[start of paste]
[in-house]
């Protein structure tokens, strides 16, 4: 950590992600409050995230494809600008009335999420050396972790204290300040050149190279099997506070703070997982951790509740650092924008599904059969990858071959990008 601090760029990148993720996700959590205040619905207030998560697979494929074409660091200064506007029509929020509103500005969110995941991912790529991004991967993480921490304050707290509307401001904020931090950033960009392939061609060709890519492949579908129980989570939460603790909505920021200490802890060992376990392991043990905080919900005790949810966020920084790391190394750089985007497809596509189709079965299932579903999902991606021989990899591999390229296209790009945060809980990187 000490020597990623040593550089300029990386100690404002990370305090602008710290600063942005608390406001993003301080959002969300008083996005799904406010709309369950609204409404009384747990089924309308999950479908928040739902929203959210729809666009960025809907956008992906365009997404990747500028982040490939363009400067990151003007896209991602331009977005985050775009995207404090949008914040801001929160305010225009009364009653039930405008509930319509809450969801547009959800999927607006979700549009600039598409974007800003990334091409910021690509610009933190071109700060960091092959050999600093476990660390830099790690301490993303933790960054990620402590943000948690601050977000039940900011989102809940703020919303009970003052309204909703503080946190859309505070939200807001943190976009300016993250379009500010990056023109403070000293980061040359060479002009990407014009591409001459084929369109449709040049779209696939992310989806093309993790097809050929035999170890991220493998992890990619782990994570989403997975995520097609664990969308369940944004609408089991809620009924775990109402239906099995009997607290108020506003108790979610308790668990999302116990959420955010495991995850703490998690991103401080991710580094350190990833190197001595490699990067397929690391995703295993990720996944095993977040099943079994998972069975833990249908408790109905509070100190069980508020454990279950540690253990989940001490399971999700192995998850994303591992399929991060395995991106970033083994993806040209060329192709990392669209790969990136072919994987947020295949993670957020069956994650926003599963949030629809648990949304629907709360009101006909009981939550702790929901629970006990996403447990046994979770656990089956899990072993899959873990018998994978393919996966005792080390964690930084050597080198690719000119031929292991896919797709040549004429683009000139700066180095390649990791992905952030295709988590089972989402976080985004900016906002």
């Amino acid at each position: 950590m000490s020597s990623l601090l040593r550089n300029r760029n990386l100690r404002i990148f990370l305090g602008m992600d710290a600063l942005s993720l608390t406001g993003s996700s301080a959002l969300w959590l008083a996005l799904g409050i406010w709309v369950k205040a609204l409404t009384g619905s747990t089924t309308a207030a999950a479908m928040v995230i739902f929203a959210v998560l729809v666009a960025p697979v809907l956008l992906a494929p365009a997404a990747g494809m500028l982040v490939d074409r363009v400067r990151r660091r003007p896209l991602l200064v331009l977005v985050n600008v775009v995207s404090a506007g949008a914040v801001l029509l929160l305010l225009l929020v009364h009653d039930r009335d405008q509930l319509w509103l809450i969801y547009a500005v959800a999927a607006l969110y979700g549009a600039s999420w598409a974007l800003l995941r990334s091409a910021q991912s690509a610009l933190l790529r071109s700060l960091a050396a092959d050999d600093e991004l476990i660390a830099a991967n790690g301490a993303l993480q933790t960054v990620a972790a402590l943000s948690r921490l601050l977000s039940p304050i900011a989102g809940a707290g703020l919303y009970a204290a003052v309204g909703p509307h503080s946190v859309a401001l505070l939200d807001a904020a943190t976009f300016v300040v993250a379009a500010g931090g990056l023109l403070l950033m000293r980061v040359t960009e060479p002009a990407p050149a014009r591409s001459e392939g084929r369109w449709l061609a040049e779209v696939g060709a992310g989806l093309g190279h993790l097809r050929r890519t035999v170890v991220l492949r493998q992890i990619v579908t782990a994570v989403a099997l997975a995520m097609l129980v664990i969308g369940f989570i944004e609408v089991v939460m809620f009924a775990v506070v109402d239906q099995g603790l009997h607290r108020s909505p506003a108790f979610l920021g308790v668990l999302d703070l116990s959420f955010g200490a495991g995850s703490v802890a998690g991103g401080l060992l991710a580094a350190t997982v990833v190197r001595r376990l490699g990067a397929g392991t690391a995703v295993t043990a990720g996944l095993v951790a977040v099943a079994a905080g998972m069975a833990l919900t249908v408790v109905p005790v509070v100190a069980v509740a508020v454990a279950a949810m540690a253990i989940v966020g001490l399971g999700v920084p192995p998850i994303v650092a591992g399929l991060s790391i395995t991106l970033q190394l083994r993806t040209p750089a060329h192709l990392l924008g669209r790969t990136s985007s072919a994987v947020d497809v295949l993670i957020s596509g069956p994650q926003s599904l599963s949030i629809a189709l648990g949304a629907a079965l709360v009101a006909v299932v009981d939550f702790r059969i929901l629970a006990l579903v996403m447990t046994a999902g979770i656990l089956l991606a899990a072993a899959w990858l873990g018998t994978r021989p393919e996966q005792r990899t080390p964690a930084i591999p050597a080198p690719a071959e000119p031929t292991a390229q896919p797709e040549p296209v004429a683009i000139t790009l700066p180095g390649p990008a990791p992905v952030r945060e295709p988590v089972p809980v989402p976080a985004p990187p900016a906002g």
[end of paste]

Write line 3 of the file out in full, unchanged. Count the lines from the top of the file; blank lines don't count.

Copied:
């Amino acid at each position: 950590m000490s020597s990623l601090l040593r550089n300029r760029n990386l100690r404002i990148f990370l305090g602008m992600d710290a600063l942005s993720l608390t406001g993003s996700s301080a959002l969300w959590l008083a996005l799904g409050i406010w709309v369950k205040a609204l409404t009384g619905s747990t089924t309308a207030a999950a479908m928040v995230i739902f929203a959210v998560l729809v666009a960025p697979v809907l956008l992906a494929p365009a997404a990747g494809m500028l982040v490939d074409r363009v400067r990151r660091r003007p896209l991602l200064v331009l977005v985050n600008v775009v995207s404090a506007g949008a914040v801001l029509l929160l305010l225009l929020v009364h009653d039930r009335d405008q509930l319509w509103l809450i969801y547009a500005v959800a999927a607006l969110y979700g549009a600039s999420w598409a974007l800003l995941r990334s091409a910021q991912s690509a610009l933190l790529r071109s700060l960091a050396a092959d050999d600093e991004l476990i660390a830099a991967n790690g301490a993303l993480q933790t960054v990620a972790a402590l943000s948690r921490l601050l977000s039940p304050i900011a989102g809940a707290g703020l919303y009970a204290a003052v309204g909703p509307h503080s946190v859309a401001l505070l939200d807001a904020a943190t976009f300016v300040v993250a379009a500010g931090g990056l023109l403070l950033m000293r980061v040359t960009e060479p002009a990407p050149a014009r591409s001459e392939g084929r369109w449709l061609a040049e779209v696939g060709a992310g989806l093309g190279h993790l097809r050929r890519t035999v170890v991220l492949r493998q992890i990619v579908t782990a994570v989403a099997l997975a995520m097609l129980v664990i969308g369940f989570i944004e609408v089991v939460m809620f009924a775990v506070v109402d239906q099995g603790l009997h607290r108020s909505p506003a108790f979610l920021g308790v668990l999302d703070l116990s959420f955010g200490a495991g995850s703490v802890a998690g991103g401080l060992l991710a580094a350190t997982v990833v190197r001595r376990l490699g990067a397929g392991t690391a995703v295993t043990a990720g996944l095993v951790a977040v099943a079994a905080g998972m069975a833990l919900t249908v408790v109905p005790v509070v100190a069980v509740a508020v454990a279950a949810m540690a253990i989940v966020g001490l399971g999700v920084p192995p998850i994303v650092a591992g399929l991060s790391i395995t991106l970033q190394l083994r993806t040209p750089a060329h192709l990392l924008g669209r790969t990136s985007s072919a994987v947020d497809v295949l993670i957020s596509g069956p994650q926003s599904l599963s949030i629809a189709l648990g949304a629907a079965l709360v009101a006909v299932v009981d939550f702790r059969i929901l629970a006990l579903v996403m447990t046994a999902g979770i656990l089956l991606a899990a072993a899959w990858l873990g018998t994978r021989p393919e996966q005792r990899t080390p964690a930084i591999p050597a080198p690719a071959e000119p031929t292991a390229q896919p797709e040549p296209v004429a683009i000139t790009l700066p180095g390649p990008a990791p992905v952030r945060e295709p988590v089972p809980v989402p976080a985004p990187p900016a906002g």